Select Service Act of 1917

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Draft Division on the steps of City Hall in Lynn, Massachusetts, June 24, 1918. Courtesy of the Lynn Public Library via Digital Commonwealth.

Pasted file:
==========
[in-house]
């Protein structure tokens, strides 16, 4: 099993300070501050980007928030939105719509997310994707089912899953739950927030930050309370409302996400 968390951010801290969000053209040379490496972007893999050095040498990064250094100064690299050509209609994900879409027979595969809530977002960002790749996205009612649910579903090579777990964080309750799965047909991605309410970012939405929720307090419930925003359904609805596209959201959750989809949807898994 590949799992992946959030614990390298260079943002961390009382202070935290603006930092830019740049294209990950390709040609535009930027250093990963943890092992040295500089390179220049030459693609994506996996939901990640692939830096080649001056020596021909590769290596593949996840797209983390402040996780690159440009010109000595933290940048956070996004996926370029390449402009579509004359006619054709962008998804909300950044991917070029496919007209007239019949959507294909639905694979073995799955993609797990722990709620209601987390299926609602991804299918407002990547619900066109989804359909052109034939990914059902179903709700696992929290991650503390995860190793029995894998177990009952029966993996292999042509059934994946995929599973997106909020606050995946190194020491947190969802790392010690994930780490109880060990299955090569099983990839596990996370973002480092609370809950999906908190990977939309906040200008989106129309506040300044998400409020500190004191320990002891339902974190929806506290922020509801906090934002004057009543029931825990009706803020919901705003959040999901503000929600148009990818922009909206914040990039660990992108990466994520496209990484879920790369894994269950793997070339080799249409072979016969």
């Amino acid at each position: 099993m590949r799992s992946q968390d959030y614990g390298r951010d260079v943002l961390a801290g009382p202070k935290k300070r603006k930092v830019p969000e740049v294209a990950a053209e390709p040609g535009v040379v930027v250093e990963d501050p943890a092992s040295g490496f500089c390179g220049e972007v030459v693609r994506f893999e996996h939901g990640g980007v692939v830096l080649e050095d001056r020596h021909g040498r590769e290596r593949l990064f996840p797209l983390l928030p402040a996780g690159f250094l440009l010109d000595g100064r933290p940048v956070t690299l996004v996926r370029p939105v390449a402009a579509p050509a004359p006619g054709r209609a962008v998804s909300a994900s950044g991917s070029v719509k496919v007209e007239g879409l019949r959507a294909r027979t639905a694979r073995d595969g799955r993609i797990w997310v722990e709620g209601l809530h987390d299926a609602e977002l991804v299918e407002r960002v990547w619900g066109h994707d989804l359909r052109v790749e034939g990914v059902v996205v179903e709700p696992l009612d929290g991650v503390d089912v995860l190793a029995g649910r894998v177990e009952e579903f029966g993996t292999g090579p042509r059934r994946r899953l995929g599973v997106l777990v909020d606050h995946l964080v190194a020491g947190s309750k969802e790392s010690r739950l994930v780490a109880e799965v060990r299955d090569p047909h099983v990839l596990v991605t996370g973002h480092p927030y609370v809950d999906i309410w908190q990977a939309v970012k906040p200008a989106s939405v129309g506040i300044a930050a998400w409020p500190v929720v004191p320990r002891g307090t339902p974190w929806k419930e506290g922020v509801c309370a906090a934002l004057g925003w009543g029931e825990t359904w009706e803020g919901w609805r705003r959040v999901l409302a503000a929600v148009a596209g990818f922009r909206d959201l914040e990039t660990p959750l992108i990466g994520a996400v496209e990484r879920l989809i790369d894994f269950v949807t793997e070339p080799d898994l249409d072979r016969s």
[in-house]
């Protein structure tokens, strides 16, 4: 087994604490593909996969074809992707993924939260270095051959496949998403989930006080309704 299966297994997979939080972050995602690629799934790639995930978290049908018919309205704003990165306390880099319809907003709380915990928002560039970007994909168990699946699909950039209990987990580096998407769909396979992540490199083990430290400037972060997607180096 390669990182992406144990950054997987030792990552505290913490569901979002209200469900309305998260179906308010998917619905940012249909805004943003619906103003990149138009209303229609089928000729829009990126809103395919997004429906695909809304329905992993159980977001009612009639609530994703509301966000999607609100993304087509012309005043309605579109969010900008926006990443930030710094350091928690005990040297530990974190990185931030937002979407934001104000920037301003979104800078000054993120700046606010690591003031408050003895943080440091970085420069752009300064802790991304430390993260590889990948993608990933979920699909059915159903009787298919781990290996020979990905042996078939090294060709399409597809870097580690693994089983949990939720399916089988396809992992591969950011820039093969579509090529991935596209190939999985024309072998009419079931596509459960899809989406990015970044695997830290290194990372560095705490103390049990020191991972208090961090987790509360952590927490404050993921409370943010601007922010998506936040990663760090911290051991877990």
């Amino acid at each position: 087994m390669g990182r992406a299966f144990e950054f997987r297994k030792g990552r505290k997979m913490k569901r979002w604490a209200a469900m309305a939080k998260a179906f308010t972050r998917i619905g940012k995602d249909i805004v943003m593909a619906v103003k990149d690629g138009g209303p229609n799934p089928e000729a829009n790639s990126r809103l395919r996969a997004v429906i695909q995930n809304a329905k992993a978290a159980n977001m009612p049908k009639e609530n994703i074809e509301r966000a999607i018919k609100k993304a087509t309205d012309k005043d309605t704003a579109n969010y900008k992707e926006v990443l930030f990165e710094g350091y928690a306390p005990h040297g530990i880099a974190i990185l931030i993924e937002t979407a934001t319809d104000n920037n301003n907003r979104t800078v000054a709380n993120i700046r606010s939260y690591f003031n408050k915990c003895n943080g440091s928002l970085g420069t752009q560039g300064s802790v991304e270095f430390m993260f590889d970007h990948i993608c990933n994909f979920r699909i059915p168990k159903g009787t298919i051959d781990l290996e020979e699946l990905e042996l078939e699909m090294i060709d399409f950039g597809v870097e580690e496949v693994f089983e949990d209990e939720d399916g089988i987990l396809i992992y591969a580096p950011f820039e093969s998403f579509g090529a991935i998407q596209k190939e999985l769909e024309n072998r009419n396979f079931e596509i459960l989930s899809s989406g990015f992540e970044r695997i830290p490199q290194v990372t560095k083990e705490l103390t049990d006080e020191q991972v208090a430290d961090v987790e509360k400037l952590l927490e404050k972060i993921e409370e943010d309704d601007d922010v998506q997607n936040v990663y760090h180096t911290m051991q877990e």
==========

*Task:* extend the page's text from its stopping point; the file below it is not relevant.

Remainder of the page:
Overall, the Select Service Act of 1917, which mandated enrollment in the military draft for those between twenty-one and thirty years of age, received little pushback. The United States government had learned from its previous mistakes; when it authorized the Enrollment Act of 1863, it brought many new soldiers into the Civil War, but also incited much resistance. As part of that resistance, draftees could hire a substitute to participate or pay a fee to avoid service, and many men of means did just that. Draft evasion was so common that the Civil War is often referred to as a “rich man’s war and a poor man’s fight.” In contrast, in the 1917 draft, with no substitute or evasion possible, the pool of draftees represented a broader, more representative cross section of American life.